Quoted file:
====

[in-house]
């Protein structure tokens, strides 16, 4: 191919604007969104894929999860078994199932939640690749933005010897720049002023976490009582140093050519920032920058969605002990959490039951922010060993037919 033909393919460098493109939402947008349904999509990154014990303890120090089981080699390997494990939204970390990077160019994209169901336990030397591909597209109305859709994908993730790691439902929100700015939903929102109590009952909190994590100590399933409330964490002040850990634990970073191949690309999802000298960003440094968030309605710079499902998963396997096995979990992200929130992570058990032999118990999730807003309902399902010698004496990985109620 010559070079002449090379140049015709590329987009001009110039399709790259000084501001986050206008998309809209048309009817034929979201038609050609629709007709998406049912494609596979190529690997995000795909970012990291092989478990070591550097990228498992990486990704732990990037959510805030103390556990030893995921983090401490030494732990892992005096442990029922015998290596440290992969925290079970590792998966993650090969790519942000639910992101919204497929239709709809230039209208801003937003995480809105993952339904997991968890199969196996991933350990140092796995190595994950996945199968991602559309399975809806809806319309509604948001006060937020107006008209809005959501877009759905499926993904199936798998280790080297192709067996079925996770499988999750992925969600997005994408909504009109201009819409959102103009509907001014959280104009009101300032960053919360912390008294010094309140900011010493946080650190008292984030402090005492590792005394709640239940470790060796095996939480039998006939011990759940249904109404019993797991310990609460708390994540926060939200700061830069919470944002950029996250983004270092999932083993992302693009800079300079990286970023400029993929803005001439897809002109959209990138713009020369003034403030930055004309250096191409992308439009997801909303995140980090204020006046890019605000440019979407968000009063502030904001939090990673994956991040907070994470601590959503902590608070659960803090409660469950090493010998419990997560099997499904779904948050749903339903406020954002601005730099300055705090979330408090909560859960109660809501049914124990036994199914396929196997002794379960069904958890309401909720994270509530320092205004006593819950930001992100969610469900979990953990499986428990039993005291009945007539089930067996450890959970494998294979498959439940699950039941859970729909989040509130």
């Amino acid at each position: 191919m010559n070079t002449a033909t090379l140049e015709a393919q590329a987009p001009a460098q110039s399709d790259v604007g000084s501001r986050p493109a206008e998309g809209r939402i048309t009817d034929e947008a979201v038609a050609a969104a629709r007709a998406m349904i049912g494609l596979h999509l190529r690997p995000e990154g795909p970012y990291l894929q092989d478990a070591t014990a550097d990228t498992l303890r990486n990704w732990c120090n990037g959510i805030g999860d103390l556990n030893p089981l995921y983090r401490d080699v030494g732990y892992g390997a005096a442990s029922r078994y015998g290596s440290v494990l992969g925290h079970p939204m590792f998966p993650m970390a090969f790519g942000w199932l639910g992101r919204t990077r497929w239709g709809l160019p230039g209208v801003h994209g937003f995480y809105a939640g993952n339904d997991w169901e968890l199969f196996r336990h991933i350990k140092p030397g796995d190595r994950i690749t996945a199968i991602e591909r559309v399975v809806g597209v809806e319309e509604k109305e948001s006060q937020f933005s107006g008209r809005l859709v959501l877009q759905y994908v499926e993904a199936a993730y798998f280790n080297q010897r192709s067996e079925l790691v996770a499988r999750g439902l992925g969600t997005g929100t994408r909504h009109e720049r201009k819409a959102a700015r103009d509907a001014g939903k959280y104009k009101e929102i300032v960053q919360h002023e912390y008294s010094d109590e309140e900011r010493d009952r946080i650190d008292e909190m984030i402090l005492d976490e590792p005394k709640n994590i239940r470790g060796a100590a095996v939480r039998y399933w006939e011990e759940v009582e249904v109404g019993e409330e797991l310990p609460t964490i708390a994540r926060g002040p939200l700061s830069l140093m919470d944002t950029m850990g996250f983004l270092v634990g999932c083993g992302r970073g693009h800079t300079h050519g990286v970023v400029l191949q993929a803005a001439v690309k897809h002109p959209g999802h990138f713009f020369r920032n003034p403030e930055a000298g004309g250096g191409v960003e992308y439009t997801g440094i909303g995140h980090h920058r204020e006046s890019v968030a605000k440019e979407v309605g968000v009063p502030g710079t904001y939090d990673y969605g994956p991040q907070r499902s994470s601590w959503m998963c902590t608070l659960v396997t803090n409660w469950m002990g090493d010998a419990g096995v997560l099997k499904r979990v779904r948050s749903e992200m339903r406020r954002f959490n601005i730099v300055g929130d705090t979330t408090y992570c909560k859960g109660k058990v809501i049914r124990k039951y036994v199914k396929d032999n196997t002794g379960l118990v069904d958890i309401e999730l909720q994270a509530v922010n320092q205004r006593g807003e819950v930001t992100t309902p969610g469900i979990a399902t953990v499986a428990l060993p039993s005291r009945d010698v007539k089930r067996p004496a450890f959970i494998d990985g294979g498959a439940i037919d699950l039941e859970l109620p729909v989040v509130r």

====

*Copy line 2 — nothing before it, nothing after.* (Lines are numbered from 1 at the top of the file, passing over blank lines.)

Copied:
């Protein structure tokens, strides 16, 4: 191919604007969104894929999860078994199932939640690749933005010897720049002023976490009582140093050519920032920058969605002990959490039951922010060993037919 033909393919460098493109939402947008349904999509990154014990303890120090089981080699390997494990939204970390990077160019994209169901336990030397591909597209109305859709994908993730790691439902929100700015939903929102109590009952909190994590100590399933409330964490002040850990634990970073191949690309999802000298960003440094968030309605710079499902998963396997096995979990992200929130992570058990032999118990999730807003309902399902010698004496990985109620 010559070079002449090379140049015709590329987009001009110039399709790259000084501001986050206008998309809209048309009817034929979201038609050609629709007709998406049912494609596979190529690997995000795909970012990291092989478990070591550097990228498992990486990704732990990037959510805030103390556990030893995921983090401490030494732990892992005096442990029922015998290596440290992969925290079970590792998966993650090969790519942000639910992101919204497929239709709809230039209208801003937003995480809105993952339904997991968890199969196996991933350990140092796995190595994950996945199968991602559309399975809806809806319309509604948001006060937020107006008209809005959501877009759905499926993904199936798998280790080297192709067996079925996770499988999750992925969600997005994408909504009109201009819409959102103009509907001014959280104009009101300032960053919360912390008294010094309140900011010493946080650190008292984030402090005492590792005394709640239940470790060796095996939480039998006939011990759940249904109404019993797991310990609460708390994540926060939200700061830069919470944002950029996250983004270092999932083993992302693009800079300079990286970023400029993929803005001439897809002109959209990138713009020369003034403030930055004309250096191409992308439009997801909303995140980090204020006046890019605000440019979407968000009063502030904001939090990673994956991040907070994470601590959503902590608070659960803090409660469950090493010998419990997560099997499904779904948050749903339903406020954002601005730099300055705090979330408090909560859960109660809501049914124990036994199914396929196997002794379960069904958890309401909720994270509530320092205004006593819950930001992100969610469900979990953990499986428990039993005291009945007539089930067996450890959970494998294979498959439940699950039941859970729909989040509130």